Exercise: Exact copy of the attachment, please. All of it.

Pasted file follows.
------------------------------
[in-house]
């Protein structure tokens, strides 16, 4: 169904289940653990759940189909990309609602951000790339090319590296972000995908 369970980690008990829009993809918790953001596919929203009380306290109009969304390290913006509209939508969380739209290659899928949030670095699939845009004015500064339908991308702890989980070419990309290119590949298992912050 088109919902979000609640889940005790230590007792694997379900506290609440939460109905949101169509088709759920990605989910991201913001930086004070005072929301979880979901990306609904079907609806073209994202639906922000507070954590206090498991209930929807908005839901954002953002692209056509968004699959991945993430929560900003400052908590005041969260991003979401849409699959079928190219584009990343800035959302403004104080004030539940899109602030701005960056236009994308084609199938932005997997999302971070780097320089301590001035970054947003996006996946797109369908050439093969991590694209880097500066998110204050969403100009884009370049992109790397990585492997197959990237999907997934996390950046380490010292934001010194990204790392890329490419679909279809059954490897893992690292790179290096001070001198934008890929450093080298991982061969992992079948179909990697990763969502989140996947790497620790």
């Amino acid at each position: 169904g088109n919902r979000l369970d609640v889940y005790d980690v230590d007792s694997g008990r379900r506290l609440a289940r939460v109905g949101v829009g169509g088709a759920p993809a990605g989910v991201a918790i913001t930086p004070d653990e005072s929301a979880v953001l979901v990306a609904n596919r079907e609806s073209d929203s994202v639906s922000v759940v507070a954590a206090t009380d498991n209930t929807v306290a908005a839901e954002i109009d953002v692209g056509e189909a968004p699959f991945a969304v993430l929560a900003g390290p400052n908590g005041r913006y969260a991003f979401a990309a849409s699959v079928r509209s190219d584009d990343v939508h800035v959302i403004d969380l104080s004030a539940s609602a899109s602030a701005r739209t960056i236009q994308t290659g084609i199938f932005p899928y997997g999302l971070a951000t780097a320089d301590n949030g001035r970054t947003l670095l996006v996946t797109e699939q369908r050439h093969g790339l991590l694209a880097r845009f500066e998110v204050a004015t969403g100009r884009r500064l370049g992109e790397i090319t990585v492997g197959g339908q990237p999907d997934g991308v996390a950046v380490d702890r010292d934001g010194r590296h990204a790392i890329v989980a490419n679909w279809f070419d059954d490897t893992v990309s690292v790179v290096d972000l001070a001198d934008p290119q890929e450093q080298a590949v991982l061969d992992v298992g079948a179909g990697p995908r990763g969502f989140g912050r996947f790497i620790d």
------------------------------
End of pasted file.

[in-house]
């Protein structure tokens, strides 16, 4: 169904289940653990759940189909990309609602951000790339090319590296972000995908 369970980690008990829009993809918790953001596919929203009380306290109009969304390290913006509209939508969380739209290659899928949030670095699939845009004015500064339908991308702890989980070419990309290119590949298992912050 088109919902979000609640889940005790230590007792694997379900506290609440939460109905949101169509088709759920990605989910991201913001930086004070005072929301979880979901990306609904079907609806073209994202639906922000507070954590206090498991209930929807908005839901954002953002692209056509968004699959991945993430929560900003400052908590005041969260991003979401849409699959079928190219584009990343800035959302403004104080004030539940899109602030701005960056236009994308084609199938932005997997999302971070780097320089301590001035970054947003996006996946797109369908050439093969991590694209880097500066998110204050969403100009884009370049992109790397990585492997197959990237999907997934996390950046380490010292934001010194990204790392890329490419679909279809059954490897893992690292790179290096001070001198934008890929450093080298991982061969992992079948179909990697990763969502989140996947790497620790």
């Amino acid at each position: 169904g088109n919902r979000l369970d609640v889940y005790d980690v230590d007792s694997g008990r379900r506290l609440a289940r939460v109905g949101v829009g169509g088709a759920p993809a990605g989910v991201a918790i913001t930086p004070d653990e005072s929301a979880v953001l979901v990306a609904n596919r079907e609806s073209d929203s994202v639906s922000v759940v507070a954590a206090t009380d498991n209930t929807v306290a908005a839901e954002i109009d953002v692209g056509e189909a968004p699959f991945a969304v993430l929560a900003g390290p400052n908590g005041r913006y969260a991003f979401a990309a849409s699959v079928r509209s190219d584009d990343v939508h800035v959302i403004d969380l104080s004030a539940s609602a899109s602030a701005r739209t960056i236009q994308t290659g084609i199938f932005p899928y997997g999302l971070a951000t780097a320089d301590n949030g001035r970054t947003l670095l996006v996946t797109e699939q369908r050439h093969g790339l991590l694209a880097r845009f500066e998110v204050a004015t969403g100009r884009r500064l370049g992109e790397i090319t990585v492997g197959g339908q990237p999907d997934g991308v996390a950046v380490d702890r010292d934001g010194r590296h990204a790392i890329v989980a490419n679909w279809f070419d059954d490897t893992v990309s690292v790179v290096d972000l001070a001198d934008p290119q890929e450093q080298a590949v991982l061969d992992v298992g079948a179909g990697p995908r990763g969502f989140g912050r996947f790497i620790d």